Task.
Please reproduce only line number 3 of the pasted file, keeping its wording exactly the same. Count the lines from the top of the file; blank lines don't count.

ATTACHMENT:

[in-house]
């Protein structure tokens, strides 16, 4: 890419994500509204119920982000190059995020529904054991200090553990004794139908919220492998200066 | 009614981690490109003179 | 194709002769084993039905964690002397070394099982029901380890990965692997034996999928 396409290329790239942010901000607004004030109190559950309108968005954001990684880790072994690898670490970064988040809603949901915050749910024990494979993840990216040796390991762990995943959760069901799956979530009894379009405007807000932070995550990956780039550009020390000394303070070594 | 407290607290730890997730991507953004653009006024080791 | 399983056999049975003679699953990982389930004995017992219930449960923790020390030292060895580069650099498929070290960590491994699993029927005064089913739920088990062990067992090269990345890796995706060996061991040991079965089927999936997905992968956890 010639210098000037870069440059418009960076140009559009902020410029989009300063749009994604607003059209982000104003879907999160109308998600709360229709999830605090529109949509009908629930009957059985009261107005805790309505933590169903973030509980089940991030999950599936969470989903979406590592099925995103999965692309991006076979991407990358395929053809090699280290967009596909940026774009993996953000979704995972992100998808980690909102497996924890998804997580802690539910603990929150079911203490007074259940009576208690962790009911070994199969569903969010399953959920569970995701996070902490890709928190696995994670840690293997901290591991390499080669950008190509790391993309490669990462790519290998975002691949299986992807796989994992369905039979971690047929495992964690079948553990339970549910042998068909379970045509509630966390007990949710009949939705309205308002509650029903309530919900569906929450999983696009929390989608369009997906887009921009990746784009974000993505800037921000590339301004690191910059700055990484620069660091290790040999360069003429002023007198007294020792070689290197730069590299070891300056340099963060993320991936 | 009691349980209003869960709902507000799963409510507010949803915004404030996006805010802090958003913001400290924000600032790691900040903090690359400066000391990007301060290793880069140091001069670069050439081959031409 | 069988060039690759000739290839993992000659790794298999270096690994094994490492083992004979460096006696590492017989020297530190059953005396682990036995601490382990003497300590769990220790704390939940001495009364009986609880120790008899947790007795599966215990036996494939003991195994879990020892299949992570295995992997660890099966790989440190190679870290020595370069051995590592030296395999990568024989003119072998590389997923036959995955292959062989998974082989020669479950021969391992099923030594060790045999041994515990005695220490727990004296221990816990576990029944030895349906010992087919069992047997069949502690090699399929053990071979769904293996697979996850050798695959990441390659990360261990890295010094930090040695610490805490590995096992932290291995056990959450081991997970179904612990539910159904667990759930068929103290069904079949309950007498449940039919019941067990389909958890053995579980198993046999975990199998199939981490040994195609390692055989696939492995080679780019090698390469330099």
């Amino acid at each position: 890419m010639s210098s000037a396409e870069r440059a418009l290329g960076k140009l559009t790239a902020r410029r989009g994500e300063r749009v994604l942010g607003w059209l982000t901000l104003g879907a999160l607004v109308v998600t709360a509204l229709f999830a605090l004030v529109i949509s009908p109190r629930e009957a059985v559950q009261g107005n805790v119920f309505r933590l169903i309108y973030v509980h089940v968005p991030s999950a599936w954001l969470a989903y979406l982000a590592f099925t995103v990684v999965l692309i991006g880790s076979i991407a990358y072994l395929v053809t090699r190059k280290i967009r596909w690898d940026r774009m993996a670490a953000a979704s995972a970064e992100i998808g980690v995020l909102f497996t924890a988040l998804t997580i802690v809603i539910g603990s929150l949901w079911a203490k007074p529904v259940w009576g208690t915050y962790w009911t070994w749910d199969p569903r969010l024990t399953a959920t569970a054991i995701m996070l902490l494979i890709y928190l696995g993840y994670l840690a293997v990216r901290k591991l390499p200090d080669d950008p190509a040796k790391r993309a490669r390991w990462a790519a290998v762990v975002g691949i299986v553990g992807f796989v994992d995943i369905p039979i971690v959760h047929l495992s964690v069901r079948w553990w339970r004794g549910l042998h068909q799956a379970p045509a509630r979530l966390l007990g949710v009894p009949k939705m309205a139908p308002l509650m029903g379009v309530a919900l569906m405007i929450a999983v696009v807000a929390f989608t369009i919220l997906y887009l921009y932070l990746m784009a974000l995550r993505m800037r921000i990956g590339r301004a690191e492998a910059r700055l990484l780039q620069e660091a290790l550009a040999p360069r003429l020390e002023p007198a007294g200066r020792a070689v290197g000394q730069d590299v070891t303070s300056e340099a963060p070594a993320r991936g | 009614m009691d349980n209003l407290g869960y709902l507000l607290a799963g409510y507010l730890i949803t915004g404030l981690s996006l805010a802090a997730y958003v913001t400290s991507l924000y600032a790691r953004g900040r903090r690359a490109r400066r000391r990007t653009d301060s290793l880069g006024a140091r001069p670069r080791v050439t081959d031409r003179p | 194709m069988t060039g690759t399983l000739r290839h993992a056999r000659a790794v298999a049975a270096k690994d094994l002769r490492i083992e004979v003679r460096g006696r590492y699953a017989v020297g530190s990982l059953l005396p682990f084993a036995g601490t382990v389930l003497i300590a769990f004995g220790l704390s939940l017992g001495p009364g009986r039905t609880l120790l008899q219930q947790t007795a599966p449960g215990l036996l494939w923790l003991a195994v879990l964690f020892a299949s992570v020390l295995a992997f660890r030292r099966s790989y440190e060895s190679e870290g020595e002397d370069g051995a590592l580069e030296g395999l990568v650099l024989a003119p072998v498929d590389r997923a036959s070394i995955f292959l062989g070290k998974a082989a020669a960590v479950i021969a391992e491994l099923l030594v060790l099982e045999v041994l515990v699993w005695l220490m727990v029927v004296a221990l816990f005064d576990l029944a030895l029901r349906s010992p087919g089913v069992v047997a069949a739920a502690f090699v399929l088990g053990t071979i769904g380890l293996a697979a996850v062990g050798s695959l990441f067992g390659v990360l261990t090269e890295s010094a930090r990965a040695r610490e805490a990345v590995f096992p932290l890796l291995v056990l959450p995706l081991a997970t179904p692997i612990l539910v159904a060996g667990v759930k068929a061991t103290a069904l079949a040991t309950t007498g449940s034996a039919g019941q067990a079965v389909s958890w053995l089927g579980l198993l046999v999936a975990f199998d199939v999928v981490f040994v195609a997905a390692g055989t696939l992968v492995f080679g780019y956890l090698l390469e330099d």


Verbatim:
């Amino acid at each position: 890419m010639s210098s000037a396409e870069r440059a418009l290329g960076k140009l559009t790239a902020r410029r989009g994500e300063r749009v994604l942010g607003w059209l982000t901000l104003g879907a999160l607004v109308v998600t709360a509204l229709f999830a605090l004030v529109i949509s009908p109190r629930e009957a059985v559950q009261g107005n805790v119920f309505r933590l169903i309108y973030v509980h089940v968005p991030s999950a599936w954001l969470a989903y979406l982000a590592f099925t995103v990684v999965l692309i991006g880790s076979i991407a990358y072994l395929v053809t090699r190059k280290i967009r596909w690898d940026r774009m993996a670490a953000a979704s995972a970064e992100i998808g980690v995020l909102f497996t924890a988040l998804t997580i802690v809603i539910g603990s929150l949901w079911a203490k007074p529904v259940w009576g208690t915050y962790w009911t070994w749910d199969p569903r969010l024990t399953a959920t569970a054991i995701m996070l902490l494979i890709y928190l696995g993840y994670l840690a293997v990216r901290k591991l390499p200090d080669d950008p190509a040796k790391r993309a490669r390991w990462a790519a290998v762990v975002g691949i299986v553990g992807f796989v994992d995943i369905p039979i971690v959760h047929l495992s964690v069901r079948w553990w339970r004794g549910l042998h068909q799956a379970p045509a509630r979530l966390l007990g949710v009894p009949k939705m309205a139908p308002l509650m029903g379009v309530a919900l569906m405007i929450a999983v696009v807000a929390f989608t369009i919220l997906y887009l921009y932070l990746m784009a974000l995550r993505m800037r921000i990956g590339r301004a690191e492998a910059r700055l990484l780039q620069e660091a290790l550009a040999p360069r003429l020390e002023p007198a007294g200066r020792a070689v290197g000394q730069d590299v070891t303070s300056e340099a963060p070594a993320r991936g | 009614m009691d349980n209003l407290g869960y709902l507000l607290a799963g409510y507010l730890i949803t915004g404030l981690s996006l805010a802090a997730y958003v913001t400290s991507l924000y600032a790691r953004g900040r903090r690359a490109r400066r000391r990007t653009d301060s290793l880069g006024a140091r001069p670069r080791v050439t081959d031409r003179p | 194709m069988t060039g690759t399983l000739r290839h993992a056999r000659a790794v298999a049975a270096k690994d094994l002769r490492i083992e004979v003679r460096g006696r590492y699953a017989v020297g530190s990982l059953l005396p682990f084993a036995g601490t382990v389930l003497i300590a769990f004995g220790l704390s939940l017992g001495p009364g009986r039905t609880l120790l008899q219930q947790t007795a599966p449960g215990l036996l494939w923790l003991a195994v879990l964690f020892a299949s992570v020390l295995a992997f660890r030292r099966s790989y440190e060895s190679e870290g020595e002397d370069g051995a590592l580069e030296g395999l990568v650099l024989a003119p072998v498929d590389r997923a036959s070394i995955f292959l062989g070290k998974a082989a020669a960590v479950i021969a391992e491994l099923l030594v060790l099982e045999v041994l515990v699993w005695l220490m727990v029927v004296a221990l816990f005064d576990l029944a030895l029901r349906s010992p087919g089913v069992v047997a069949a739920a502690f090699v399929l088990g053990t071979i769904g380890l293996a697979a996850v062990g050798s695959l990441f067992g390659v990360l261990t090269e890295s010094a930090r990965a040695r610490e805490a990345v590995f096992p932290l890796l291995v056990l959450p995706l081991a997970t179904p692997i612990l539910v159904a060996g667990v759930k068929a061991t103290a069904l079949a040991t309950t007498g449940s034996a039919g019941q067990a079965v389909s958890w053995l089927g579980l198993l046999v999936a975990f199998d199939v999928v981490f040994v195609a997905a390692g055989t696939l992968v492995f080679g780019y956890l090698l390469e330099d």